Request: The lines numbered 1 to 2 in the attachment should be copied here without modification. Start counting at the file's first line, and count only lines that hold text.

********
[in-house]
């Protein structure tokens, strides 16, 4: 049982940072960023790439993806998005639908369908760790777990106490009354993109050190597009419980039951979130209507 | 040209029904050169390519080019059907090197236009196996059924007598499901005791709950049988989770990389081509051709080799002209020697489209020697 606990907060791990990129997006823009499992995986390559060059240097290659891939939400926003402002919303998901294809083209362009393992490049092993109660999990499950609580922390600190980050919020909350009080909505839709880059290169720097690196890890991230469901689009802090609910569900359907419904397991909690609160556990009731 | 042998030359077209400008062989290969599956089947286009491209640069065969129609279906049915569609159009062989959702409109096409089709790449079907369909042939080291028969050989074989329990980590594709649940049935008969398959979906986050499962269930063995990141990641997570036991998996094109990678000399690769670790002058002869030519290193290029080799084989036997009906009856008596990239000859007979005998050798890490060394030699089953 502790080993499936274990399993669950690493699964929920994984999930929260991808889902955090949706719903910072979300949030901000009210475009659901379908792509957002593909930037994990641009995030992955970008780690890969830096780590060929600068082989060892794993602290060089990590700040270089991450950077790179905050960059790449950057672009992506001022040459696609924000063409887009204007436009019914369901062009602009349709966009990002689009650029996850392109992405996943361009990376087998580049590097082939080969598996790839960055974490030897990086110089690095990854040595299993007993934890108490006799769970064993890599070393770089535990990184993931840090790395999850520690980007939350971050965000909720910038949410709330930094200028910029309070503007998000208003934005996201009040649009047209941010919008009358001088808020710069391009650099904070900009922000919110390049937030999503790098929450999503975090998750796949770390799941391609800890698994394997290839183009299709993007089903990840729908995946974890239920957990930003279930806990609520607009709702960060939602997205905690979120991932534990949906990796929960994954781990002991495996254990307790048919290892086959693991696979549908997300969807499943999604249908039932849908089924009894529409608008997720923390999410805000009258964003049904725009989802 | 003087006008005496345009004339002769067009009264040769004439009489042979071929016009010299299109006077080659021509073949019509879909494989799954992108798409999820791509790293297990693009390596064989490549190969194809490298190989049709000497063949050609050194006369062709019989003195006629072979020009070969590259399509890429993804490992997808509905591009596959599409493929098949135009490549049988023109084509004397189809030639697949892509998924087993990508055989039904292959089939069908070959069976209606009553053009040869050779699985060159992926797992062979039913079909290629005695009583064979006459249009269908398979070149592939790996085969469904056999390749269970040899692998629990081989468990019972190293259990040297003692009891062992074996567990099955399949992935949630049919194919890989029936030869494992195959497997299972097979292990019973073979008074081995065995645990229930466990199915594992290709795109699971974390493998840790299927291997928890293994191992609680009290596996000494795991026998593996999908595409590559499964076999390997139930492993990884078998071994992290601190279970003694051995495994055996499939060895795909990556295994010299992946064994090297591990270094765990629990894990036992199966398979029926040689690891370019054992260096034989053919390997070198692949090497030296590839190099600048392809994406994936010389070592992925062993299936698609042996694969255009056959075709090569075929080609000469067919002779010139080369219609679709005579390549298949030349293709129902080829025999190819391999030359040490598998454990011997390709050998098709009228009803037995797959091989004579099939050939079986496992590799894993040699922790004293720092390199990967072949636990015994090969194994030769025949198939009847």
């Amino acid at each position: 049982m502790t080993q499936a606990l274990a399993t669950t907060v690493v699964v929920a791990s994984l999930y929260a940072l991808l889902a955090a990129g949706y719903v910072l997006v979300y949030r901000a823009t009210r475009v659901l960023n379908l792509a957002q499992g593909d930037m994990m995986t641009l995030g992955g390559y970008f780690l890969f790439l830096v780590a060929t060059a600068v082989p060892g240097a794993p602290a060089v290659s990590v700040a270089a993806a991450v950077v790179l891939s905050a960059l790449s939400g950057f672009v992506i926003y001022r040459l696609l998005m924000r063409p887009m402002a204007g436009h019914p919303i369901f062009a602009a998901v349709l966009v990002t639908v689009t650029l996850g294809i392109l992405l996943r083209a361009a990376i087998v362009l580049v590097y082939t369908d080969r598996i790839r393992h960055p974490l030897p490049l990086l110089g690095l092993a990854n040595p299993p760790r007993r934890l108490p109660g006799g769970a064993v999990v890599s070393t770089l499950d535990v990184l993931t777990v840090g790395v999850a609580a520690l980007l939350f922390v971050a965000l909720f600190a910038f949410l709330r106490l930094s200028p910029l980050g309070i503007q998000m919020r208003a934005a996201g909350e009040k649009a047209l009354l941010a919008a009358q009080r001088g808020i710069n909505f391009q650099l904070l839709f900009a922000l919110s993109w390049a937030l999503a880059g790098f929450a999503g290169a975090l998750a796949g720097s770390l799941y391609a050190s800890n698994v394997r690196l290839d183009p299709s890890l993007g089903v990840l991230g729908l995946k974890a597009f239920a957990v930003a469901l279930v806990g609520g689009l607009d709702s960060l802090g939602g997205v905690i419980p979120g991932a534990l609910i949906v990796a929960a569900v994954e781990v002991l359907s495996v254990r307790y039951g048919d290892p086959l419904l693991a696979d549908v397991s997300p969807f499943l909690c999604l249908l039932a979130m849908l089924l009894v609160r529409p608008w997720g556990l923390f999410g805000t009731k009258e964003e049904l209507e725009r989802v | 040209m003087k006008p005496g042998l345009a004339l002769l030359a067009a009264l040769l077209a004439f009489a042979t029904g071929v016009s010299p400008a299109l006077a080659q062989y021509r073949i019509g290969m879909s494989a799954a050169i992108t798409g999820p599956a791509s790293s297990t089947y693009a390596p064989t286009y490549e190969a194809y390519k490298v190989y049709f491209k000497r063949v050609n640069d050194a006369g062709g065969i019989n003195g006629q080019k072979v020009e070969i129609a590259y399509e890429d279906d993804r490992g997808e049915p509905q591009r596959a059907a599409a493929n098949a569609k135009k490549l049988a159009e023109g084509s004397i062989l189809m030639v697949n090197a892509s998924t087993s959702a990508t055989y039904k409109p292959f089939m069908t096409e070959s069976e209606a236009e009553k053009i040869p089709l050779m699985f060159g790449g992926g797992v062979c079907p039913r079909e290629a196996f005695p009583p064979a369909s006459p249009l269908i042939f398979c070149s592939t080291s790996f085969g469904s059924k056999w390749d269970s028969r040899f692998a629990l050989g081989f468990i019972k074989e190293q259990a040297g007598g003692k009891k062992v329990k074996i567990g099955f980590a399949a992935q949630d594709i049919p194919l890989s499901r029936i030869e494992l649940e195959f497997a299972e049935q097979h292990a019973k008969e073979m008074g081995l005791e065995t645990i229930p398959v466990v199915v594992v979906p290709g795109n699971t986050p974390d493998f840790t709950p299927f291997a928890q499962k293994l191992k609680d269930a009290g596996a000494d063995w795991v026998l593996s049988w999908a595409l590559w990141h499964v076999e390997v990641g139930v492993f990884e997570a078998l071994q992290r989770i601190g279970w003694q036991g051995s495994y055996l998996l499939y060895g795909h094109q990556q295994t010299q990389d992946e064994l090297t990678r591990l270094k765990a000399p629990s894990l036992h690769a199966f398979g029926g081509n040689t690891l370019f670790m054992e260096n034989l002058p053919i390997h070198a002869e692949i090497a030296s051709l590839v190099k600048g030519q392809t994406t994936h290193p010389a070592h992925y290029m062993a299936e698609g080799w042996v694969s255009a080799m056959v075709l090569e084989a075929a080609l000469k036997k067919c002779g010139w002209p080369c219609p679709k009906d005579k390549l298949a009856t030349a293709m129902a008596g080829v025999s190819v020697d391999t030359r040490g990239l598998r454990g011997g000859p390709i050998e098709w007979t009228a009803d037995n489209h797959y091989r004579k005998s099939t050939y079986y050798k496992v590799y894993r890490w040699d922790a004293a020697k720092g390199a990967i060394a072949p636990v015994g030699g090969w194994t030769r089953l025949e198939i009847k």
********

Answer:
[in-house]
């Protein structure tokens, strides 16, 4: 049982940072960023790439993806998005639908369908760790777990106490009354993109050190597009419980039951979130209507 | 040209029904050169390519080019059907090197236009196996059924007598499901005791709950049988989770990389081509051709080799002209020697489209020697 606990907060791990990129997006823009499992995986390559060059240097290659891939939400926003402002919303998901294809083209362009393992490049092993109660999990499950609580922390600190980050919020909350009080909505839709880059290169720097690196890890991230469901689009802090609910569900359907419904397991909690609160556990009731 | 042998030359077209400008062989290969599956089947286009491209640069065969129609279906049915569609159009062989959702409109096409089709790449079907369909042939080291028969050989074989329990980590594709649940049935008969398959979906986050499962269930063995990141990641997570036991998996094109990678000399690769670790002058002869030519290193290029080799084989036997009906009856008596990239000859007979005998050798890490060394030699089953 502790080993499936274990399993669950690493699964929920994984999930929260991808889902955090949706719903910072979300949030901000009210475009659901379908792509957002593909930037994990641009995030992955970008780690890969830096780590060929600068082989060892794993602290060089990590700040270089991450950077790179905050960059790449950057672009992506001022040459696609924000063409887009204007436009019914369901062009602009349709966009990002689009650029996850392109992405996943361009990376087998580049590097082939080969598996790839960055974490030897990086110089690095990854040595299993007993934890108490006799769970064993890599070393770089535990990184993931840090790395999850520690980007939350971050965000909720910038949410709330930094200028910029309070503007998000208003934005996201009040649009047209941010919008009358001088808020710069391009650099904070900009922000919110390049937030999503790098929450999503975090998750796949770390799941391609800890698994394997290839183009299709993007089903990840729908995946974890239920957990930003279930806990609520607009709702960060939602997205905690979120991932534990949906990796929960994954781990002991495996254990307790048919290892086959693991696979549908997300969807499943999604249908039932849908089924009894529409608008997720923390999410805000009258964003049904725009989802 | 003087006008005496345009004339002769067009009264040769004439009489042979071929016009010299299109006077080659021509073949019509879909494989799954992108798409999820791509790293297990693009390596064989490549190969194809490298190989049709000497063949050609050194006369062709019989003195006629072979020009070969590259399509890429993804490992997808509905591009596959599409493929098949135009490549049988023109084509004397189809030639697949892509998924087993990508055989039904292959089939069908070959069976209606009553053009040869050779699985060159992926797992062979039913079909290629005695009583064979006459249009269908398979070149592939790996085969469904056999390749269970040899692998629990081989468990019972190293259990040297003692009891062992074996567990099955399949992935949630049919194919890989029936030869494992195959497997299972097979292990019973073979008074081995065995645990229930466990199915594992290709795109699971974390493998840790299927291997928890293994191992609680009290596996000494795991026998593996999908595409590559499964076999390997139930492993990884078998071994992290601190279970003694051995495994055996499939060895795909990556295994010299992946064994090297591990270094765990629990894990036992199966398979029926040689690891370019054992260096034989053919390997070198692949090497030296590839190099600048392809994406994936010389070592992925062993299936698609042996694969255009056959075709090569075929080609000469067919002779010139080369219609679709005579390549298949030349293709129902080829025999190819391999030359040490598998454990011997390709050998098709009228009803037995797959091989004579099939050939079986496992590799894993040699922790004293720092390199990967072949636990015994090969194994030769025949198939009847």